In insulin-dependent diabetes, detection of early proteinuria usually indicates diabetic nephropathy which frequently progresses to end-stage renal failure.
As many as 45% of insulin-dependent diabetics will develop diabetic nephropathy. Patients with microalbuminuria and an increased GFR (>150 mL/min) have a 20 fold chance of developing clinical albuminuria and nephropathy.
Microalbuminuria (30-300mg albumin/day) occurs long before clinical proteinuria becomes evident and has been shown to indicate a highly increased risk of renal failure. These smaller increases in urinary albumin are treatable by improving glycaemic control and arterial blood pressure.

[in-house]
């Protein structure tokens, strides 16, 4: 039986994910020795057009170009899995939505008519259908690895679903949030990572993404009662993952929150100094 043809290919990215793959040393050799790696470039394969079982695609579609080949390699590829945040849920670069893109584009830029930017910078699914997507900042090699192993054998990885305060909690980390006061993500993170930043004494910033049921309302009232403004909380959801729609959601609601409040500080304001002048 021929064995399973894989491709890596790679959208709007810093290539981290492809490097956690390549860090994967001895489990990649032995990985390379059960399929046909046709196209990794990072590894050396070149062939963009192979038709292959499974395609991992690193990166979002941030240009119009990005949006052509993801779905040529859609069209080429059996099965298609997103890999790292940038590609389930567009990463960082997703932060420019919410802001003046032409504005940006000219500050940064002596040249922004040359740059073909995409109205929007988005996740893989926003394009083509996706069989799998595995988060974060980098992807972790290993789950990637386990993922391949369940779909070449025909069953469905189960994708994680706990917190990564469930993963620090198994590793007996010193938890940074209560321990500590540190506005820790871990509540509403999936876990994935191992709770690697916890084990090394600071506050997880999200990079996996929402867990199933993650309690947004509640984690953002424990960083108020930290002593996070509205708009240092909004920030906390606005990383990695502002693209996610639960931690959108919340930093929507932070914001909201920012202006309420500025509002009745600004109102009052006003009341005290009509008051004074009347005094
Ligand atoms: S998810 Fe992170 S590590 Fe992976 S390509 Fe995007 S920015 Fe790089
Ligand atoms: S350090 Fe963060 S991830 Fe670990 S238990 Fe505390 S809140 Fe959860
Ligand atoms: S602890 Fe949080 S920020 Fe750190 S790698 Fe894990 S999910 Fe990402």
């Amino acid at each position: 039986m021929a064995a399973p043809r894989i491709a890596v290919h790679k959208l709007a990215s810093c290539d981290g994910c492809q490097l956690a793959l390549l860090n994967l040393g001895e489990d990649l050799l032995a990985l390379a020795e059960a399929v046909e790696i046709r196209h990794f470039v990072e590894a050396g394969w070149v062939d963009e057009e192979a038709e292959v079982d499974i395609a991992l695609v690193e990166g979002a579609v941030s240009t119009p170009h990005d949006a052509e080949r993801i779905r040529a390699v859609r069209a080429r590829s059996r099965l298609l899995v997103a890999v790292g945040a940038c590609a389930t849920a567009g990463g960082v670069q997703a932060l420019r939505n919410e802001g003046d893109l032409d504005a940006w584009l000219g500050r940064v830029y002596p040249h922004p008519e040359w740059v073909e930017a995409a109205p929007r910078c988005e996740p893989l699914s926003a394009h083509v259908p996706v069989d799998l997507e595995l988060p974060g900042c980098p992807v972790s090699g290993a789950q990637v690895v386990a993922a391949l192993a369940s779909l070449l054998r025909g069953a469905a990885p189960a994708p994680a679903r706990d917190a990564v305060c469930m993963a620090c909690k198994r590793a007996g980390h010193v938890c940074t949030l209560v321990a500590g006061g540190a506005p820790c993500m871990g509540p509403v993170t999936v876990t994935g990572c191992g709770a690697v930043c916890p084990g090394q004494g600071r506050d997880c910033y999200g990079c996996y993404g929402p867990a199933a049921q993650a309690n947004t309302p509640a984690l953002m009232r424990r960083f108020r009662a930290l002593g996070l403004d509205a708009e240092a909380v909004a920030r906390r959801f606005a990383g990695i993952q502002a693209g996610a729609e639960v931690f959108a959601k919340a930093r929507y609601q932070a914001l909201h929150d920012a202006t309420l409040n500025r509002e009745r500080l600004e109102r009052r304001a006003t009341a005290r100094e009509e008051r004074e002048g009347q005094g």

Urine samples may be timed collections thus allowing albumin excretion rate to be calculated. The National Kidney Foundation recommends microalbuminuria to be measured on random urine specimens in which the albumin:creatinine ratio (ACR) is calculated.
Urine samples may be timed collections thus allowing albumin excretion rate to be calculated or they may be random specimens in which the albumin:creatinine ratio is calculated.
Albumin:creatinine ratio: <3.0 mg/mmol creatinine
24h Albumin excretion: <0.003 g/24h (<30 mg/24h)